MANATEE -- The Manatee school district is making final preparations to meet the six finalists in its search for a new superintendent.
The Superintendent Search Committee, a citizen's advisory group aiding in the search process, met Wednesday to finalize questions for the candidates who will participate in a series of interviews Feb. 11-12.
The six candidates are:
n John Carvelli, an elementary school principal in Palm Beach County;
n Rick Mills, the Minneapolis Public School District chief executive officer;
n Kathryn LeRoy, the Duval County Public Schools director;
n Dr. Diana Greene, the former superintendent for the Marion County School District;
n Dr. Constance Jones, the chief academic officer at the School District of Lee County; and
n Pamela Stewart, the K-12 chancellor of public schools
for the Florida Department of Education.
The candidates will participate in a round-robin style of interview sessions Monday at the School Support Center in downtown Bradenton, taking questions from the Manatee County School Board, the Manatee Education Association, the AFSCME union, the Citizens Advisory Group and school district staff.
The five school board members will conduct one-on-one interviews with each of the candidates on Tuesday.
The interviews on Monday will begin at 8:30 a.m. and end at 6:40 p.m., followed by a public reception at Pier 22 at 7 p.m. The interviews on Tuesday will begin at 8 a.m. and end at 2:55 p.m.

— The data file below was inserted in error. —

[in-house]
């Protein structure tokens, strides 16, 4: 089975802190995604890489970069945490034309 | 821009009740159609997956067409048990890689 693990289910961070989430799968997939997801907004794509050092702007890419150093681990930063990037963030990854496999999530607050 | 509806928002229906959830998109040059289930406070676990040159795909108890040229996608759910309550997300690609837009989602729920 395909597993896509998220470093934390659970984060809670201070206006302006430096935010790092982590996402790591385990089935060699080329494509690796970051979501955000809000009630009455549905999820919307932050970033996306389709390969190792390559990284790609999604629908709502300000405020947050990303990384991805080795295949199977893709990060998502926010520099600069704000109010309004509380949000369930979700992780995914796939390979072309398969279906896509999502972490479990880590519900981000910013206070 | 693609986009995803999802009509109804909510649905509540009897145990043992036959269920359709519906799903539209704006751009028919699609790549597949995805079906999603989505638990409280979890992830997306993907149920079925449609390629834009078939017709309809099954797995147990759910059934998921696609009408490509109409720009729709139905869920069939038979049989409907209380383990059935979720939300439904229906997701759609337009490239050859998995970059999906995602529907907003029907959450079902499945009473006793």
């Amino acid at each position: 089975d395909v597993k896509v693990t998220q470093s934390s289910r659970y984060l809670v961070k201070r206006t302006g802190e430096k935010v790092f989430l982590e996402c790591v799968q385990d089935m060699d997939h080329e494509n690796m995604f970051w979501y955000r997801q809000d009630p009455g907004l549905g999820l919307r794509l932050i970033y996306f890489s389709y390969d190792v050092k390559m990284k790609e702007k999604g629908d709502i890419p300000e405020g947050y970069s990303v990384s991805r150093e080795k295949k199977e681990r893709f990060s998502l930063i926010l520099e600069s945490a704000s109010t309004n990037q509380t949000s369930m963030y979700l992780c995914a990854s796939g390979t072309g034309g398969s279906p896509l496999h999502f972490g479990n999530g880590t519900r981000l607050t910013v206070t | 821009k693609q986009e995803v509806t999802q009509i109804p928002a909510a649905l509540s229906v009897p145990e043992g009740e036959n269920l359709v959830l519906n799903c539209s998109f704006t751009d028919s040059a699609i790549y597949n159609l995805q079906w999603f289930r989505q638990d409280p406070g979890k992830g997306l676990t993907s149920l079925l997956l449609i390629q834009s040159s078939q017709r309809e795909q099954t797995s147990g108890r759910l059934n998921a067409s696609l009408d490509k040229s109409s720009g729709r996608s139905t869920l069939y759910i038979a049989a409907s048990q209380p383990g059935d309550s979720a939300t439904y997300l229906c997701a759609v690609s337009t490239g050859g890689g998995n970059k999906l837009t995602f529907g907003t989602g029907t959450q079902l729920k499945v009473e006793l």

Top priorities for the search committee include solid examples of a candidate's prior experience and success and how they would facilitate relationships with board members, business leaders, teachers and students. The group is also looking for a person who can ensure that economically disadvantaged students are prepared for college and careers, how to increase the reading proficiency in English language learners, and how to challenge the minds of gifted students.
"There are so many instructional topics; who can give it justice?" committee member Hal Nelson said. "Candidates will need to address talented students as well as explicitly address average and low performers."
Each candidate's interview will be 90 minutes long.
"This can be very long or short; it depends how we lay out the questions," said school board chair Karen Carpenter.
The questions will be sent out to the candidates before the interviews, although the group struggled to reach consensus over this idea.
"Responses need to be truly off the cuff, not 'Sunday school' answers," said committee member John Horne.
Carpenter pointed out that there will be time for spontaneity in the one-on-one interviews.
"I am impressed with the depth, thought, and give-and-take that has gone into this process," said school board member Dave "Watchdog" Miner.
The interviews will be recorded and open to the public.
A few students from Southeast High School, Manatee High School, Bayshore High School, Braden River High School, Lakewood Ranch High School, and Palmetto High School will attend the first three interviews Monday.
The goal is for the superintendent to be chosen by Feb. 20 and settled into the position by April 1.